Are Married Couples Becoming An 'Endangered Species'?

Married couples are becoming an "endangered species" in the Western World, warned a global family ministry head. Recent studies have shown a decline in both interest in marriage and marriage itself.

The American Community Survey found that for the first time in the United States' history, married couples now represent a minority of U.S. households. And more recently, poll results released Tuesday from Europe revealed that nearly a third of British women believe that marriage is no longer necessary in modern society.

Marriages have steadily fallen in both the U.S. and England in the past several decades. In 1957, 76 percent of all households in America were married couples with or without children. That number dropped to 49.7 percent in 2005.

"Unless America is to go the way of Europe, where married couples are increasingly an endangered species, we must rediscover the importance of marriage in creating social peace and assuring society’s future," said World Congress of Families founder Dr. Allan Carlson in a statement Monday.

Carlson highlighted that culture "drives this phenomenon."

Some evangelicals have called the statistics misleading and exaggerated.

"Marriage is not falling out of favor," said Dr. Albert Mohler, Jr., president of The Southern Baptist Theological Seminary in Louisville, Ky., in a commentary. "It has been weakened by social trends and divorce, but one big reason that fewer households are reported as married couples is longevity. Put simply, the fact that people live longer means that more persons will spend more years as a widow or widower."

The survey data showed that the majority of Americans do marry, but the institution of marriage has been weakened by divorce and delay of marriage. Additionally, alternative living arrangements are becoming more popular. The number of unmarried heterosexual couples living together increased 14 percent since 2000, according to the Census Bureau.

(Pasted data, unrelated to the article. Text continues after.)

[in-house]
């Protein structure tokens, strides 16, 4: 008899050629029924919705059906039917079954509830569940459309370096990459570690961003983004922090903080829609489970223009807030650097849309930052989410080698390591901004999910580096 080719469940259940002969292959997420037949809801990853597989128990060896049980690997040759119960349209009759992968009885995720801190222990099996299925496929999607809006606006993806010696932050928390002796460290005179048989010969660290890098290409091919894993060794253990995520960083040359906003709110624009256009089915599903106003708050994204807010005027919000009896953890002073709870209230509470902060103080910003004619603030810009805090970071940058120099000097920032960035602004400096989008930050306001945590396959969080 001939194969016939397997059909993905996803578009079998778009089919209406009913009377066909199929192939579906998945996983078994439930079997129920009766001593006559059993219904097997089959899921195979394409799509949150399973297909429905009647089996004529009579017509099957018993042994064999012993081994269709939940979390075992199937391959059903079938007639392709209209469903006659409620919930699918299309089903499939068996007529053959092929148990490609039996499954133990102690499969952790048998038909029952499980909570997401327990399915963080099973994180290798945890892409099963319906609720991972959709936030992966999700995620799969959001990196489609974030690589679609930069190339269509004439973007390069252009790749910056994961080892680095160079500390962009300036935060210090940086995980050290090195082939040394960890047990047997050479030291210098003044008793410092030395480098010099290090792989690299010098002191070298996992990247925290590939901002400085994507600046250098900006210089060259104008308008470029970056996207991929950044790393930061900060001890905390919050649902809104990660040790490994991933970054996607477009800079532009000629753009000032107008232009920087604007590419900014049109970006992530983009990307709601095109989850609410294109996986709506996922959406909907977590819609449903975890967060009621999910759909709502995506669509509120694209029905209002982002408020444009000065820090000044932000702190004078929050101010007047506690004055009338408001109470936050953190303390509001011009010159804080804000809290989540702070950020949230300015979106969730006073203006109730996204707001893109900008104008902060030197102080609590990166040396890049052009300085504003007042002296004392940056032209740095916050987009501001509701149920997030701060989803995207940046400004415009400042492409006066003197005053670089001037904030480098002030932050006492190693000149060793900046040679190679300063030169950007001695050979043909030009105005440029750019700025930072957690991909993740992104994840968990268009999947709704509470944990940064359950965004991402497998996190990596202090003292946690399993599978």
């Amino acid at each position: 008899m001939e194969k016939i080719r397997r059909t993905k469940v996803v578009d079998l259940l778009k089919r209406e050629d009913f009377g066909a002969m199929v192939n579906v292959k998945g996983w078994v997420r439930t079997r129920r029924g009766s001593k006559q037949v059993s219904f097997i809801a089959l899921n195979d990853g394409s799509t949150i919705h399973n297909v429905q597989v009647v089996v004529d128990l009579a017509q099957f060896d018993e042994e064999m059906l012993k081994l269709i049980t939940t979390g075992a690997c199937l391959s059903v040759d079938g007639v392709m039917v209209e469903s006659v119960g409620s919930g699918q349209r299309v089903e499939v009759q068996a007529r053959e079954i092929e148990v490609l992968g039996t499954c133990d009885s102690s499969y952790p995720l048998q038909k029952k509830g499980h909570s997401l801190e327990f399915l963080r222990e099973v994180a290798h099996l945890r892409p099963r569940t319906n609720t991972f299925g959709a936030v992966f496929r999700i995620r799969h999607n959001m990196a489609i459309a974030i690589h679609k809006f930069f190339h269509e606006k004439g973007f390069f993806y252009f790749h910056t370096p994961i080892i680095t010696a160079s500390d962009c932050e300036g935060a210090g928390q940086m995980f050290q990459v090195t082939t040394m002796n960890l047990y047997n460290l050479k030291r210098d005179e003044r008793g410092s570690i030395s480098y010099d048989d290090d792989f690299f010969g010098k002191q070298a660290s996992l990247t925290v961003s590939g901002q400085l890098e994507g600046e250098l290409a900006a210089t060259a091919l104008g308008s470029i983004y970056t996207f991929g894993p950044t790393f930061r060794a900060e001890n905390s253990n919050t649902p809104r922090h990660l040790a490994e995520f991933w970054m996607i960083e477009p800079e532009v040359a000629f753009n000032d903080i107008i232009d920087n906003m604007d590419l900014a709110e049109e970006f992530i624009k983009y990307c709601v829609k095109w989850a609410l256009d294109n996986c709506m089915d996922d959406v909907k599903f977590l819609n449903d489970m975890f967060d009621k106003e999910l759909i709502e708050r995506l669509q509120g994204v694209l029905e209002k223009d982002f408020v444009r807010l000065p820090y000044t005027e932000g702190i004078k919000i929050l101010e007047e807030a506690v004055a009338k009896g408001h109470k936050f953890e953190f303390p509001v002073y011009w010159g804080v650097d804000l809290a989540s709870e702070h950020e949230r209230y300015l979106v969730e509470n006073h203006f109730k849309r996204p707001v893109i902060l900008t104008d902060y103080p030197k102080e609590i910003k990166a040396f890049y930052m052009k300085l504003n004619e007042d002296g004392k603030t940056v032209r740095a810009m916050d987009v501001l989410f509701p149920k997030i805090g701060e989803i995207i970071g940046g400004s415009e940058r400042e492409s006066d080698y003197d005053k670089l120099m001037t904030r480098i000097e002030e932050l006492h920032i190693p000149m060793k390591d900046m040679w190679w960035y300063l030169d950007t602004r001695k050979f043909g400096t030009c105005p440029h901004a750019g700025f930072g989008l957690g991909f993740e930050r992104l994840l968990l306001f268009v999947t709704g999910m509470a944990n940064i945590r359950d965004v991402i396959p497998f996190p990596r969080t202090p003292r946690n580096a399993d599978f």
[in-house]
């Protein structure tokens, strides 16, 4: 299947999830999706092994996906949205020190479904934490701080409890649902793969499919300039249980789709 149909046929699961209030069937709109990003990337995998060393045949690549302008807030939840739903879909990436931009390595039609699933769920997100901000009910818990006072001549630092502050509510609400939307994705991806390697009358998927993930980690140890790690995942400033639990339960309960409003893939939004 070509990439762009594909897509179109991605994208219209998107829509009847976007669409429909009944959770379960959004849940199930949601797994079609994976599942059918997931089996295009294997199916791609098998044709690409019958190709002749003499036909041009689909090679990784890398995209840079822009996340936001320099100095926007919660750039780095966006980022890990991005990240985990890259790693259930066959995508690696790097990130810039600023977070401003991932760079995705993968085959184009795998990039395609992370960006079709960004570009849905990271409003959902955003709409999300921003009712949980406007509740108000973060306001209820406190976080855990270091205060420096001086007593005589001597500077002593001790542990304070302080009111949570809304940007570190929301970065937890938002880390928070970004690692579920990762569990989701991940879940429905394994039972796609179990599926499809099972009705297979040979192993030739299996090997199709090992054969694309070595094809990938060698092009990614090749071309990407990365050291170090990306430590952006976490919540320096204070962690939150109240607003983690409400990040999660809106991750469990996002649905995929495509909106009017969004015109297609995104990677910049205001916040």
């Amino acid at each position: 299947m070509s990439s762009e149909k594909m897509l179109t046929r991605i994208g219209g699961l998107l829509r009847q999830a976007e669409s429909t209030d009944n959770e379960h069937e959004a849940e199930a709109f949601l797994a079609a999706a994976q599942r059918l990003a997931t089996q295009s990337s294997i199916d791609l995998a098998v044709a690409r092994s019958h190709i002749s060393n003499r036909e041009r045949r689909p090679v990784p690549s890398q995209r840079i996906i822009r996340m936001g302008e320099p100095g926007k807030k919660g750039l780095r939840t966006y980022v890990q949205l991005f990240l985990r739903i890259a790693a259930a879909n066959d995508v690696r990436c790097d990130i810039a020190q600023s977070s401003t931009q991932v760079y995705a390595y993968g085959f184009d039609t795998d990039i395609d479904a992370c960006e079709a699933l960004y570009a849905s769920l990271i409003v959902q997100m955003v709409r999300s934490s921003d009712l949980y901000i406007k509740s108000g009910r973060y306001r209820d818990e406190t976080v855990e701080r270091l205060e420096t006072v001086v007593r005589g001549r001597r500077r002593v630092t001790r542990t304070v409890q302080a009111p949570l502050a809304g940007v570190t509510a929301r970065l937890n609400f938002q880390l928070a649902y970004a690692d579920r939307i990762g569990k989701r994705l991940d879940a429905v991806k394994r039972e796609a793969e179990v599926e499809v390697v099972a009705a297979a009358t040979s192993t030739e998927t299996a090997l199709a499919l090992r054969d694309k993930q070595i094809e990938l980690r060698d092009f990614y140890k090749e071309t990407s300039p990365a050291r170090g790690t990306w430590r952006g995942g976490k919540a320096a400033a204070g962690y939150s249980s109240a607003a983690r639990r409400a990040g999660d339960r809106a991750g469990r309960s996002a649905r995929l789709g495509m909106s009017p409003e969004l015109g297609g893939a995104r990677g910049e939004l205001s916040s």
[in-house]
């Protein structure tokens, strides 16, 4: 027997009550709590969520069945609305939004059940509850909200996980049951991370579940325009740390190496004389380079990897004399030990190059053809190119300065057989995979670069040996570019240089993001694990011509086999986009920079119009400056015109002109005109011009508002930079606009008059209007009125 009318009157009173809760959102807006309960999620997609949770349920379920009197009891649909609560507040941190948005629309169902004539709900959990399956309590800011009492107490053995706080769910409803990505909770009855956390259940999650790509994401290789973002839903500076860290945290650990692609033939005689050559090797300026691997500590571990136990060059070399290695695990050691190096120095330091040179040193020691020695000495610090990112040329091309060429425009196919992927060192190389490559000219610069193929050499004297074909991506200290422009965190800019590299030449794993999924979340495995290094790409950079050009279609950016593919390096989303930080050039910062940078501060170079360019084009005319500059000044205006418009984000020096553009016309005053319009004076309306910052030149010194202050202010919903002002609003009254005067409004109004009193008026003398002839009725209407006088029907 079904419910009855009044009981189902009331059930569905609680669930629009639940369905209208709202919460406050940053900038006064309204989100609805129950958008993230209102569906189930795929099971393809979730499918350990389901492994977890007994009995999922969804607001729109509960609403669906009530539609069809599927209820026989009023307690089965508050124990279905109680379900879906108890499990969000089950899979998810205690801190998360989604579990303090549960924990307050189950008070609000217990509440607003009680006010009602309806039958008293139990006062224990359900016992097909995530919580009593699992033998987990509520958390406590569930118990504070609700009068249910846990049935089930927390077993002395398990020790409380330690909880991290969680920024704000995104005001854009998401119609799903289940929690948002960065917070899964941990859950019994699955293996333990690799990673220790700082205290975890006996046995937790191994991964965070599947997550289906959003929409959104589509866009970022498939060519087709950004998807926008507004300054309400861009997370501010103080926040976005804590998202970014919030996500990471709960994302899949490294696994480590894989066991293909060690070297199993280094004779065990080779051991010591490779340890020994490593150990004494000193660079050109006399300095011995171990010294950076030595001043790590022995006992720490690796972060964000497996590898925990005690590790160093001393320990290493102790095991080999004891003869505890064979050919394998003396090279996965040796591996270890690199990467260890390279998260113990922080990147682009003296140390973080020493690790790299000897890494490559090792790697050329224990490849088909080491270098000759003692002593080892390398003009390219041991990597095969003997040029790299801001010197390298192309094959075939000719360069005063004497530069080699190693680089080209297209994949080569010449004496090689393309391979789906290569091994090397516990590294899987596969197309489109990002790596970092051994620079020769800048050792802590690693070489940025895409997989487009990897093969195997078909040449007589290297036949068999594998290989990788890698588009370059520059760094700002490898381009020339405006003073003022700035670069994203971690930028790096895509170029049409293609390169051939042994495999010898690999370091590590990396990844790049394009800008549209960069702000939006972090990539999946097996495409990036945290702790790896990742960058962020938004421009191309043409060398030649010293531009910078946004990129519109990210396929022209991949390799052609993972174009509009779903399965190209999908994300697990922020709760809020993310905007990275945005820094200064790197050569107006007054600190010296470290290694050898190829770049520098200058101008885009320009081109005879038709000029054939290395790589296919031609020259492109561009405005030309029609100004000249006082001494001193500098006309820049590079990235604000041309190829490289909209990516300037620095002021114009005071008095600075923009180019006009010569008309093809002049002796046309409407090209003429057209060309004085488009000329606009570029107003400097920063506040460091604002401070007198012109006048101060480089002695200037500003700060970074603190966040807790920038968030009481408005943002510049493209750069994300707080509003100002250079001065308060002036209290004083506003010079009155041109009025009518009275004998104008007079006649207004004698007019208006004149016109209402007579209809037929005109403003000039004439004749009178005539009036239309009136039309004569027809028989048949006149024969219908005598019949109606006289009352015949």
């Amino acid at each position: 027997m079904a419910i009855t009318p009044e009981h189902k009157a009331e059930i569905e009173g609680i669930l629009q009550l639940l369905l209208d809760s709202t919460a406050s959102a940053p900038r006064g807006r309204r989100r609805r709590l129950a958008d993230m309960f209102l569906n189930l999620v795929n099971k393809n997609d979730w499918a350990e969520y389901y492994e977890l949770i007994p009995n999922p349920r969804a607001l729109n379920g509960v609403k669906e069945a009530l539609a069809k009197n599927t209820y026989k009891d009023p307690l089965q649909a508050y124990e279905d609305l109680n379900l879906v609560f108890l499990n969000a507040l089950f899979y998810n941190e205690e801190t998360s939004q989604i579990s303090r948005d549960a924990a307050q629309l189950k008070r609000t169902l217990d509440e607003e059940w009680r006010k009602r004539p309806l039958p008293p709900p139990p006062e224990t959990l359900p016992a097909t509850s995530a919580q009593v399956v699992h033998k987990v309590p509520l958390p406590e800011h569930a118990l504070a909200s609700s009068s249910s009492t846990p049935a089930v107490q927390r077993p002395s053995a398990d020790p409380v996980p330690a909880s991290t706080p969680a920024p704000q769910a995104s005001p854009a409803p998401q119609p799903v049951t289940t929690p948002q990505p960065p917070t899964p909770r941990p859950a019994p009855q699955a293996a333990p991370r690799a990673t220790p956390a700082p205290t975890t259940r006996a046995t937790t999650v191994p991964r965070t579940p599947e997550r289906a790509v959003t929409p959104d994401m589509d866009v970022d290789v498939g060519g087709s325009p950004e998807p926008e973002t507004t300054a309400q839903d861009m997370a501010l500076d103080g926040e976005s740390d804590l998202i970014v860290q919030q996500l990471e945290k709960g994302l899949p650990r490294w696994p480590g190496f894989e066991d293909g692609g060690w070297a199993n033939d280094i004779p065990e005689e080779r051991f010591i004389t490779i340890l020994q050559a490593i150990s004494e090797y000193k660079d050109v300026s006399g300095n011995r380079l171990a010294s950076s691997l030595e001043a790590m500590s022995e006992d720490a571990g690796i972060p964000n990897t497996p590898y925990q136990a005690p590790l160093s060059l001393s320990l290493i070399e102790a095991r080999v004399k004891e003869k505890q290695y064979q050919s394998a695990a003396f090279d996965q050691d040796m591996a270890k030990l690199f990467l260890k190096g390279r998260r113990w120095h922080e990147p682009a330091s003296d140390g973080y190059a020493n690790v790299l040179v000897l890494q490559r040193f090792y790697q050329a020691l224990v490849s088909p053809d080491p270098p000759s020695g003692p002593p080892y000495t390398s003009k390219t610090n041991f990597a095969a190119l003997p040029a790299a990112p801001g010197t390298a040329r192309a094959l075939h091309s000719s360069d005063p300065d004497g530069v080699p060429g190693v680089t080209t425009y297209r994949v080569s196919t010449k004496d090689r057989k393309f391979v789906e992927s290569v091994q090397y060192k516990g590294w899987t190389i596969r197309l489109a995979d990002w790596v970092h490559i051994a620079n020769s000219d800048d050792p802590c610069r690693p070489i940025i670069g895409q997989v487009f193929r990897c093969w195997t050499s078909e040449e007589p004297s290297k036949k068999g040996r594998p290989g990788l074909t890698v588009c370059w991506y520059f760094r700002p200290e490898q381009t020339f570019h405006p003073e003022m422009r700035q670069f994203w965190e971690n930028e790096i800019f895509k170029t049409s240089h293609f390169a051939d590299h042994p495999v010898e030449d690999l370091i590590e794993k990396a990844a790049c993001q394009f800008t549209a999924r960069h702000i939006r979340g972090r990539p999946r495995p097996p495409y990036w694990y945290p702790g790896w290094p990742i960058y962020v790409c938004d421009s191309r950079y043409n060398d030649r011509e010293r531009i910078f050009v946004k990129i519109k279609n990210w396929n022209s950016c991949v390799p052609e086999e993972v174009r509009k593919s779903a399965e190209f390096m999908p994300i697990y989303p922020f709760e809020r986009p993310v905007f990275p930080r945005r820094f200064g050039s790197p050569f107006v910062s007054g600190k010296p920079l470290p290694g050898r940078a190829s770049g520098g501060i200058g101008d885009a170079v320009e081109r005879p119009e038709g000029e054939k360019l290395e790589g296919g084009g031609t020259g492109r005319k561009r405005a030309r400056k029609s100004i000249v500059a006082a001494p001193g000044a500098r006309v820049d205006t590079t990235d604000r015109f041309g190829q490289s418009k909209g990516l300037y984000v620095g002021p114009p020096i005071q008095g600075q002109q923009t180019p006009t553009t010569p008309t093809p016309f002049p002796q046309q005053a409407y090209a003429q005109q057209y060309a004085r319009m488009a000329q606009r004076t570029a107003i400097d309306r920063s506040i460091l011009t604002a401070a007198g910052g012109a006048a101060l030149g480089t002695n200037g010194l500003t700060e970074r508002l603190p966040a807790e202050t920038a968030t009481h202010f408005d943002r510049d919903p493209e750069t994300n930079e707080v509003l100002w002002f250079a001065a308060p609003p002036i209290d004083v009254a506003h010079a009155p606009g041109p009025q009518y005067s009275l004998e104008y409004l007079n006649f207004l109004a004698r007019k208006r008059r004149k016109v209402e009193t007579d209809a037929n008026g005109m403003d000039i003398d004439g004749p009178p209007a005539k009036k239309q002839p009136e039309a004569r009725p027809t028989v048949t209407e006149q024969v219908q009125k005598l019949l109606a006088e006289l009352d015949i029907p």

Wendy Wright of Concerned Women for America said people are getting married later and there are more households today than in the past.

Family Research Council President Tony Perkins commented on the exaggerated indication that marriage is dying.

"The change comes mostly from single people delaying marriage, and from elderly people surviving longer after being widowed," he said, according to Agape Press. "A majority of adult Americans are still married .... and over 68 percent of householders raising their own children are married.

"So don't count marriage out yet."

Still, the declining numbers of married households are not inevitable, Wright said, and the recent statistics should prompt the nation to do more to promote healthy marriages.

"Marriage is the bedrock of society,” stated Carlson. “It’s married couples who have children – guaranteeing society’s survival. Married couples care for the elderly and infirm. They provide most of the support for charities and civic activities. Their decline is a harbinger of atomization and fragmentation."